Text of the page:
The girl told a social worker, and later a jury, that on May 10, 2007, she had used her teeth to untie the rope binding her and escape through a window. She hitchhiked to Los Lunas from the house on San Davie Road in Highland Meadows, an isolated community of dirt roads and a single gas station that abuts the Laguna Pueblo boundary.
According to the lawsuit, all the children were abused physically and sexually after the family’s arrival in New Mexico in August 2006.
According to a Washington social worker’s description quoted in court documents, “All of these children were exposed to ritualistic, sadistic and horrific abuse of parents that are high functioning psychopaths. The children are not the average abused and/or sex abused children and cannot minimize what this has done to the children.”
Although the girl divulged some details of the abuse after her escape, she did not immediately tell the social worker who she was.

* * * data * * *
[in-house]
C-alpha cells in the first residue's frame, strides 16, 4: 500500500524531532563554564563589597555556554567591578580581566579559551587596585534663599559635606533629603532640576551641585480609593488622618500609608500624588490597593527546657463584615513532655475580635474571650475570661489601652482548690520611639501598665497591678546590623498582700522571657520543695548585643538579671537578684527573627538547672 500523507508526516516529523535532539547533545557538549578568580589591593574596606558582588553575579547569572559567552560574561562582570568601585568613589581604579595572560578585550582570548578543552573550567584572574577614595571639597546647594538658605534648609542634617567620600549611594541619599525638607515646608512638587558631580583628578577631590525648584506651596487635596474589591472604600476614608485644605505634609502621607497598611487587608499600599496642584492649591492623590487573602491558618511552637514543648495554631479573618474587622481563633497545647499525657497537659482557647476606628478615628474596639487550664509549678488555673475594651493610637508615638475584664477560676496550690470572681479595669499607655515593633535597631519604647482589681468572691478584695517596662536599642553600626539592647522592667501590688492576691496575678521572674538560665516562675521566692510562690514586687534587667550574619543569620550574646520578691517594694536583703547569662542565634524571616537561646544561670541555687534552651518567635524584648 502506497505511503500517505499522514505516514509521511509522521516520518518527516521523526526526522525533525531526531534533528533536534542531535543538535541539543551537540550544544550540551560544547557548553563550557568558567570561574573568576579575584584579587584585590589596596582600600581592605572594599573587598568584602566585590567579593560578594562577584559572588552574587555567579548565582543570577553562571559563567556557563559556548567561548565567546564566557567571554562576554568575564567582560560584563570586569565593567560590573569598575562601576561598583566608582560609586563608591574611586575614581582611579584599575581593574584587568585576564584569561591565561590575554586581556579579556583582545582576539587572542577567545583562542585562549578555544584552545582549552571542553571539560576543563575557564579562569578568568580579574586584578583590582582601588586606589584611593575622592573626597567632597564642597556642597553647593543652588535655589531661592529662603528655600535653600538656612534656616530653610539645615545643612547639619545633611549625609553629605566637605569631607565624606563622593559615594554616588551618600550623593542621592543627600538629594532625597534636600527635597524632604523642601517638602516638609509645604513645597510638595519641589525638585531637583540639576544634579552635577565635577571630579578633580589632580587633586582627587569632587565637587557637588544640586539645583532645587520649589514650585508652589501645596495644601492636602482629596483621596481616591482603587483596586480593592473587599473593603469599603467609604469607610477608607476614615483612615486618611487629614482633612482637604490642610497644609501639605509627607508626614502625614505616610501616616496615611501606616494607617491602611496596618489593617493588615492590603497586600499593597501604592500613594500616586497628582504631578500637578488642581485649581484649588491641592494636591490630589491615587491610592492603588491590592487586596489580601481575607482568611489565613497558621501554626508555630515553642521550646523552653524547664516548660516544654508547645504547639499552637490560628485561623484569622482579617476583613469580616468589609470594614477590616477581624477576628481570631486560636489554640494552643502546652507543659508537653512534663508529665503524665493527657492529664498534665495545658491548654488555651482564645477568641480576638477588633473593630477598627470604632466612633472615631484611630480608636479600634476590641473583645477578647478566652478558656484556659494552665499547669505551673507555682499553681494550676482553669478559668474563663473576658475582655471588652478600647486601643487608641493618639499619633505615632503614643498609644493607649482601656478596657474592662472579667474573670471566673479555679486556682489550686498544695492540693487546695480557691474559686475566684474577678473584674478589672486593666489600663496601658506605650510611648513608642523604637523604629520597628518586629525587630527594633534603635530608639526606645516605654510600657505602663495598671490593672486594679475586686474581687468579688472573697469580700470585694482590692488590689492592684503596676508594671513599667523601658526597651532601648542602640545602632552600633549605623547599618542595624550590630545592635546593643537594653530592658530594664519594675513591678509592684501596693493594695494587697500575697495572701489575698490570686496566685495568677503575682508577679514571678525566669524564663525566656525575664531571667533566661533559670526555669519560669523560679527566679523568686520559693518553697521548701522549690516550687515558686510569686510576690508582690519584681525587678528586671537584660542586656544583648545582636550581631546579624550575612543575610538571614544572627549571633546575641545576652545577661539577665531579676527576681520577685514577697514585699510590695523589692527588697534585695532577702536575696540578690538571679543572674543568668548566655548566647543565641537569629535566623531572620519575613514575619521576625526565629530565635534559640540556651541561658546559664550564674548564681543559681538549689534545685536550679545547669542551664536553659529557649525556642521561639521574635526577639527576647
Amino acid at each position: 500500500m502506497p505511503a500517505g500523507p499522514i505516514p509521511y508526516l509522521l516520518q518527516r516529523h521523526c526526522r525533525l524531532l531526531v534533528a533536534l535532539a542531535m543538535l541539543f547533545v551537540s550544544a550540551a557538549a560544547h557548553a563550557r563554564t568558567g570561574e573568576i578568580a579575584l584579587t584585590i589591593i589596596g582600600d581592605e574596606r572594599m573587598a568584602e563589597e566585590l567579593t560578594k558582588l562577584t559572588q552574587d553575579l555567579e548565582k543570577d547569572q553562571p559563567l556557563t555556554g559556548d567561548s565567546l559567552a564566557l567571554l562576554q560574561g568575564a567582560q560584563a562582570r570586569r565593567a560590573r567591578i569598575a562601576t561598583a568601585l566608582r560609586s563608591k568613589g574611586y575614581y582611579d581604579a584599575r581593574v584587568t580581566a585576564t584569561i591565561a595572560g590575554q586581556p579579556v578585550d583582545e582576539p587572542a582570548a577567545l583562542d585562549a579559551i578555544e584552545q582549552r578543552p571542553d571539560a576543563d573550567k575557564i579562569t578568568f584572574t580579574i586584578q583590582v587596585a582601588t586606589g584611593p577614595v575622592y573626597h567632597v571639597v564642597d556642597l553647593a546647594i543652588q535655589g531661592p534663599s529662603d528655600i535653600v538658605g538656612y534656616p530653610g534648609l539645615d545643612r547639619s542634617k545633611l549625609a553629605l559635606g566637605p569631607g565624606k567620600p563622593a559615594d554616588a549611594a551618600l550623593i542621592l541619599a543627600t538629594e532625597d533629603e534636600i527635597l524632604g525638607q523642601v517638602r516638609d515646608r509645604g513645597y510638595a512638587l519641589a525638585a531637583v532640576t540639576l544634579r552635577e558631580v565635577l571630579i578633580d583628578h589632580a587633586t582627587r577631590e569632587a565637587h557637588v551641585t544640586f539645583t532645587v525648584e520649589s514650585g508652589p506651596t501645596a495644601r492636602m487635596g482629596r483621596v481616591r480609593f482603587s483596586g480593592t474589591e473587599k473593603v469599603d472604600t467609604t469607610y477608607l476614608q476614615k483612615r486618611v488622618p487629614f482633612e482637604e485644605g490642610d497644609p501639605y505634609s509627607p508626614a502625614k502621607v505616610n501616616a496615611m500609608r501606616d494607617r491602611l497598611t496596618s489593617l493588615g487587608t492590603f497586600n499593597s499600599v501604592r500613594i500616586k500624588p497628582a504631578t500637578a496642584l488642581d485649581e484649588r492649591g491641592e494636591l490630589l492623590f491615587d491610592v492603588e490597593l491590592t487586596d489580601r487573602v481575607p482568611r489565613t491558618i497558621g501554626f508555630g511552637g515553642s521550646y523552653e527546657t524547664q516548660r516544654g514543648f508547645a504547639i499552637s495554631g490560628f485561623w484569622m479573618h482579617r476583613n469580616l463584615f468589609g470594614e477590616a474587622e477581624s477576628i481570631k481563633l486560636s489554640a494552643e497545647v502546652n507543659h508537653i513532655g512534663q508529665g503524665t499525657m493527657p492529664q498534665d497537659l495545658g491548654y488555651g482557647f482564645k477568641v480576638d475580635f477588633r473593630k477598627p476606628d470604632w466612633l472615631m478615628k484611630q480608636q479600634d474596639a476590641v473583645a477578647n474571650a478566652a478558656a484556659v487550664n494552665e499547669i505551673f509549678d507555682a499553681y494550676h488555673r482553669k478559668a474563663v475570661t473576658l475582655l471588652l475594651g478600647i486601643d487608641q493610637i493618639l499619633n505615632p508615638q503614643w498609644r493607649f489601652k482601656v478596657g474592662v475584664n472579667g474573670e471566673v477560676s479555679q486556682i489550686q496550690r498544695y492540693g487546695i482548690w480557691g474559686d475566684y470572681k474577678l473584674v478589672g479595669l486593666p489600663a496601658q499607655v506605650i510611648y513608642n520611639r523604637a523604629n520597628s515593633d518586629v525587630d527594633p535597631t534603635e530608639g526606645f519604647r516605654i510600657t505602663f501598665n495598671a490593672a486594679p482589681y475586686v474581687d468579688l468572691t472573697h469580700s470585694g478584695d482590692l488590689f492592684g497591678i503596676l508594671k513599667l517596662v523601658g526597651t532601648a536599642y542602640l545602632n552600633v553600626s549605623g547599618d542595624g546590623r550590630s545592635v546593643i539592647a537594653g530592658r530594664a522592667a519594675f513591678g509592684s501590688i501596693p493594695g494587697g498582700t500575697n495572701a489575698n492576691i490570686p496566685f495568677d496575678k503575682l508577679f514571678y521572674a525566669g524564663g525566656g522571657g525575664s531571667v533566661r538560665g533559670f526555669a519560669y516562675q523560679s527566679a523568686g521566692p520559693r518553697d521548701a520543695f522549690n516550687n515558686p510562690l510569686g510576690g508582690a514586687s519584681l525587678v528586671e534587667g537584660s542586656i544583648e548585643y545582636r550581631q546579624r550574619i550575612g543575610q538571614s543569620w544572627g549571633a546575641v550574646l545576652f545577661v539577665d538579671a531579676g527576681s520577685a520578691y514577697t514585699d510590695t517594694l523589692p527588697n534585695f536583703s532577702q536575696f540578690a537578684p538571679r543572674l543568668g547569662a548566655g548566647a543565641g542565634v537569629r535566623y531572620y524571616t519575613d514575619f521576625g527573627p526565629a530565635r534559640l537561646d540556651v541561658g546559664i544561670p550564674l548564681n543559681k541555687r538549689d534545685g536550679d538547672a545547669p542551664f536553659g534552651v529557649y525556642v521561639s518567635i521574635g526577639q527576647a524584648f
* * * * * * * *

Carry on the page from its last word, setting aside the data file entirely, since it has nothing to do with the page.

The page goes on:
“The parents definitely trained them what to say and what not to say,” said attorney John Dorgan, whose Seattle law firm Ressler & Tesh represents the children’s guardian in seeking damages from the state.
She lied about her identity even after she was in the custody of the New Mexico Children, Youth and Families Department, saying that she was from Washington and her parents had died in a car accident. At trial, she later said she was afraid she would be sent back to them.
It took three weeks for her to be properly identified, Dorgan said, and when it happened, it was because of a now retired CYFD social worker, Pam Doster.
“She put two and two together because there was a missing child report,” he said. “(She) was energetic in her follow-through.”
The parents moved out of the house within three days of her escape, giving an address in Moriarty. But by the end of the next month, all the children had been located and placed in foster care, where they remained for another year.